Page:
Scientists Developed A New Way To Monitor Brain Cells Using Infrared laser

Scientists Developed A New Way To Monitor Brain Cells Using Infrared laser
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A new way to monitor brain cells’ action was discovered. A team of doctors and engineers created a noninvasive way to monitories brain cells action using infrared. This action was taken due to the high number of people losing their lives. The number reaches over 2 million deaths every day.

This device is attached to the patient’s forehead and delivers pulses using infrared lights and penetrates the skull and skin without doing any harm for the patient. The existing devices used in general had less option on providing information about how the brain receives oxygen; the new one gives data about how the brain can use the oxygen received.

This information could be beneficial if let’s say an athlete is tested before an event and could prevent tragic moments. It can also be used in emergency rooms and or in intensive care units.

Mohamed Islam (professor of electrical engineering and computer science) will speak about this study on Super Bowl Sunday in San Francisco, and he will explain among collaborators, how the new project works.

More about the new way to monitor brain cells

The main subjects on this project, are the athletes and soldiers, but as Steven Broglio says: “Concussion can happen to anyone.”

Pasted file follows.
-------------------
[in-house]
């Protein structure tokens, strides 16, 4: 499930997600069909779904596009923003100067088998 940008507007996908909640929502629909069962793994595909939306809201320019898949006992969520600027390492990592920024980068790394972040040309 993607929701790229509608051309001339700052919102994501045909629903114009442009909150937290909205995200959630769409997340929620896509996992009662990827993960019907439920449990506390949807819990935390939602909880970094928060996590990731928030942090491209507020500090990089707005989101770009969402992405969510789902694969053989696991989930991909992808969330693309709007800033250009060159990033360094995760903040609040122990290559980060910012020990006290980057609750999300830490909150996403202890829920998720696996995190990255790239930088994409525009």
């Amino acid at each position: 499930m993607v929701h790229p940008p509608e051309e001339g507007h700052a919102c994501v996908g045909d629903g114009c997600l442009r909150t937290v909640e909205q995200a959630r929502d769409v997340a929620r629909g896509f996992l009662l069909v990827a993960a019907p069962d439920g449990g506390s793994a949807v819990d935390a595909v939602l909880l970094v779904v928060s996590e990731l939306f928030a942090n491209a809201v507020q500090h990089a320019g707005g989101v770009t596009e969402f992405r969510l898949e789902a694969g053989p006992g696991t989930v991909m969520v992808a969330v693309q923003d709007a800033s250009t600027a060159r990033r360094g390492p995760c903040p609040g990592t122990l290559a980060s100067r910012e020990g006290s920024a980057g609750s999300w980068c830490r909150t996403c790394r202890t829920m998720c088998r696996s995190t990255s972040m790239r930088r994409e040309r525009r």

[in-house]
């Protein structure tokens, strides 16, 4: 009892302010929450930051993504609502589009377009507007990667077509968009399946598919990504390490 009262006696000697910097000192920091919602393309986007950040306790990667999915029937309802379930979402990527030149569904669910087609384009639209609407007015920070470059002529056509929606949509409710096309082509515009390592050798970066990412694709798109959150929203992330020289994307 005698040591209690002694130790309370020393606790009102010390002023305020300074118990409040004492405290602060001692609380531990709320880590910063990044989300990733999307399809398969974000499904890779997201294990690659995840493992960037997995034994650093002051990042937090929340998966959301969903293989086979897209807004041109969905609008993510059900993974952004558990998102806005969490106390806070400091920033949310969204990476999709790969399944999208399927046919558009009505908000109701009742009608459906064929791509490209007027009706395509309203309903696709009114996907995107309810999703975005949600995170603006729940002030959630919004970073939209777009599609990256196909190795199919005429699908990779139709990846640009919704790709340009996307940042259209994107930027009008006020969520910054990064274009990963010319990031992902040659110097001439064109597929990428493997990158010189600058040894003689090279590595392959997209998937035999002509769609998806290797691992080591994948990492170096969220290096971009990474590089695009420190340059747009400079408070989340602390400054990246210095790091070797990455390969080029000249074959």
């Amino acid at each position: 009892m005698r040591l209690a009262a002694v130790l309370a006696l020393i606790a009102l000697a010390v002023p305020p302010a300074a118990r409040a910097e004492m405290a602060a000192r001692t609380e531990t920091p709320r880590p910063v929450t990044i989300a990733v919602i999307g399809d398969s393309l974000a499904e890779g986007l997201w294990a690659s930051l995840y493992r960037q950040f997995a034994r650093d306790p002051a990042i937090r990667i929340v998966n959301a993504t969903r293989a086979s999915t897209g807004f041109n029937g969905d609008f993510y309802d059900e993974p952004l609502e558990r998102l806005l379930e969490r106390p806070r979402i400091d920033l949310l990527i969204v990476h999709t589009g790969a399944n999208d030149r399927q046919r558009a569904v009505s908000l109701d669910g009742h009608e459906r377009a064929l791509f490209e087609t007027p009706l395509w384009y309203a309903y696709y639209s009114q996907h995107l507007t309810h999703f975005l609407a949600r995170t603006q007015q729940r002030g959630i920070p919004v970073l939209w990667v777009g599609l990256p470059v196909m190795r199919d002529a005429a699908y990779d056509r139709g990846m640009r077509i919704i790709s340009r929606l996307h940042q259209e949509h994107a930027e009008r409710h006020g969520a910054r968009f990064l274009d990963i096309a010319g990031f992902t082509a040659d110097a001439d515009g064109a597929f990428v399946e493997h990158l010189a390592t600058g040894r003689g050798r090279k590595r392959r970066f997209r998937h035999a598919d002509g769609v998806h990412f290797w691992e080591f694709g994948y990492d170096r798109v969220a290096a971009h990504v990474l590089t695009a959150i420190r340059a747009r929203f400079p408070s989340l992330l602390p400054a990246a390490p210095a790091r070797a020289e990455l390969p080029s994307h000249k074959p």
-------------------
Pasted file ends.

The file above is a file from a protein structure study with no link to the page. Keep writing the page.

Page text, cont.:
For the moment, we don’t have any kind of test that can diagnose any concussion, neither blood, scan, or computer test. This new procedure will be able to measure brain metabolism with the possibility of a great result and more accurate data.

The quicker we found the problem, the faster we can send information, and maybe we can prevent a possible disaster. If the concussion is found immediately, the patient will have to go to a process of recovery and resting, and this will help the patient regaining his strength and perform at his highest level.

The device will also be used in more severe brain problems like losing to much blood from an accident or the patients who are in an induced coma.
While testing the device, the team saw an increase in blood flow to the patient’s frontal lobe. Professor Russo assumes that the device can be a user on other organs like the heart, lungs, or kidneys.


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